Complications such as meningitis rarely occurs.[8]

Prognosis

The prognosis is excellent and complete resolution generally occurs in a week.[1]

Diagnosis

History and Symptoms

The history and symptoms may include the following:[2][1]

Physical Examination

Erythema, vesicles and ulcerating lesions in herpangina
Erythema, vesicles and ulcerating lesions in herpangina

Examination of the throat can reveal the following:[2]

  • Erythema
  • Exudate of the tonsils which is usually mild.
  • Characteristic enanthem- Punctate macule which evolve over a period of 24 hours to 2-4mm erythematous papules which vesiculate, and then centrally ulcerate.
  • The lesions are usually small in number, and evolve rapidly. The lesions are seen more commonly on the soft palate and uvula. The lesions can also be seen on the tonsils, posterior pharyngeal wall and the buccal mucosa.

Laboratory Tests[1]

  • The diagnosis of herpangina is clinical.
  • When unsure of the diagnosis, pharyngeal viral and bacterial cultures can be taken to exclude HSV infection and streptococcal pharyngitis.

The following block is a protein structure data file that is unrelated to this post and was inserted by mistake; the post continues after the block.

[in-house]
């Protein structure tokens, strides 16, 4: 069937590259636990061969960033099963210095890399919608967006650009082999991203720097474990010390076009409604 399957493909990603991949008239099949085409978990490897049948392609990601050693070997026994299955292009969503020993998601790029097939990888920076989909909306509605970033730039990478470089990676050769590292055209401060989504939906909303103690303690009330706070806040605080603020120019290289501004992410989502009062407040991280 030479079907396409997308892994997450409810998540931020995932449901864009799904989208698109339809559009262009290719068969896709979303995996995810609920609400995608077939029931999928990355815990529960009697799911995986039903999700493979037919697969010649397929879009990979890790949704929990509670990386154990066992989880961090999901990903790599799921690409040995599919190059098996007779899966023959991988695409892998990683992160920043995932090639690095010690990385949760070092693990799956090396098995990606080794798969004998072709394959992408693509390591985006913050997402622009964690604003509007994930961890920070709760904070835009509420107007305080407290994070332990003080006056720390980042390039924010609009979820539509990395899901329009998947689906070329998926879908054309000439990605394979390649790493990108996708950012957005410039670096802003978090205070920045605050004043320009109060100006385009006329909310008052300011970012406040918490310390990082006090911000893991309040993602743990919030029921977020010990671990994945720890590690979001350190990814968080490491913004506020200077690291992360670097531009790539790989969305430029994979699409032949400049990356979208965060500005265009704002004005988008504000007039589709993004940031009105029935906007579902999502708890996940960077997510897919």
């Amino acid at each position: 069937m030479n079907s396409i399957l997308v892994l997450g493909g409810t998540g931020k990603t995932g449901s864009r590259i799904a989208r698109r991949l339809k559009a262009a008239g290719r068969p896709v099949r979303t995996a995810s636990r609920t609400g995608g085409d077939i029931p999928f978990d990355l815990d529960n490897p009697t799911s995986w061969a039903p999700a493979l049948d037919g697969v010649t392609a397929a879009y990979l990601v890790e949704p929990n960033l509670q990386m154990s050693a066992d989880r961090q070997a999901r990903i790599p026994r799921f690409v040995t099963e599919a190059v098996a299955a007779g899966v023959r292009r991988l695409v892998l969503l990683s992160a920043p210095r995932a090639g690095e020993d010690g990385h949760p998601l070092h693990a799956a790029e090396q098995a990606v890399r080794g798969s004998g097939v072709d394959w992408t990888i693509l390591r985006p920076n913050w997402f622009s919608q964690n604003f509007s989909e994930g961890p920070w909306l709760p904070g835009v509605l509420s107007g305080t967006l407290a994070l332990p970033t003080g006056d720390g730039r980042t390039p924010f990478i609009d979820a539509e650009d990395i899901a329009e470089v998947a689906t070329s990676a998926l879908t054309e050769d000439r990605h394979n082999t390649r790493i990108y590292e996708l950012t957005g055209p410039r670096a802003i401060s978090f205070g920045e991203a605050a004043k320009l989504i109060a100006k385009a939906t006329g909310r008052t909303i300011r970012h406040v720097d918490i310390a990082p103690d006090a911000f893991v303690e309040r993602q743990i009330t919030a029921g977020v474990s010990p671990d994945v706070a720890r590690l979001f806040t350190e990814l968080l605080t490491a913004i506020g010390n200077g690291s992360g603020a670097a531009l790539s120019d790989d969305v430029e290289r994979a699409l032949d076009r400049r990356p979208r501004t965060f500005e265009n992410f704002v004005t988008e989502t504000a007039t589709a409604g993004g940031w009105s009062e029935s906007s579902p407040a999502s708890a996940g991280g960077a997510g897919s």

• Approximately 1 week after infection, type-specific antibodies appear in the blood with maximum titer occurring in 3 weeks.

Treatment

Herpangina is a self-limited infection, and the treatment comprises the management of the symptoms. This entails:[1]

Prevention

The prevention of herpangina is best achieved by adoption of infection control practices such as:[14]

  • Good personal hygiene like hand-washing.
  • Cleaning and disinfection of premises and objects/articles.
  • Ensuring infected children are quarantined.


References

  1. 1.00 1.01 1.02 1.03 1.04 1.05 1.06 1.07 1.08 1.09 1.10 Ferri, Fred (2017). "Chapter:Herpangina". Ferri's Clinical Advisor 2017. Elsevier. pp. 583–583. ISBN 978-0-3232-8048-8.
  2. 2.0 2.1 2.2 2.3 2.4 2.5 2.6 2.7 Durand, Marlene (2015). "Chapter 174:Coxsackieviruses, Echoviruses, and Numbered Enteroviruses(EV-D68)". Mandell, Douglas, and Bennett's Principles and Practice of Infectious Diseases Updated Edition, Eighth Edition. Elsevier. pp. 2080–2090. ISBN 978-1-4557-4801-3.
  3. 3.0 3.1 HOWLETT JG, SOMLO F, KALZ F (1957). "A new syndrome of parotitis with herpangina caused by the Coxsackie virus". Can Med Assoc J. 77 (1): 5–7. PMC 1823836. PMID 13437259.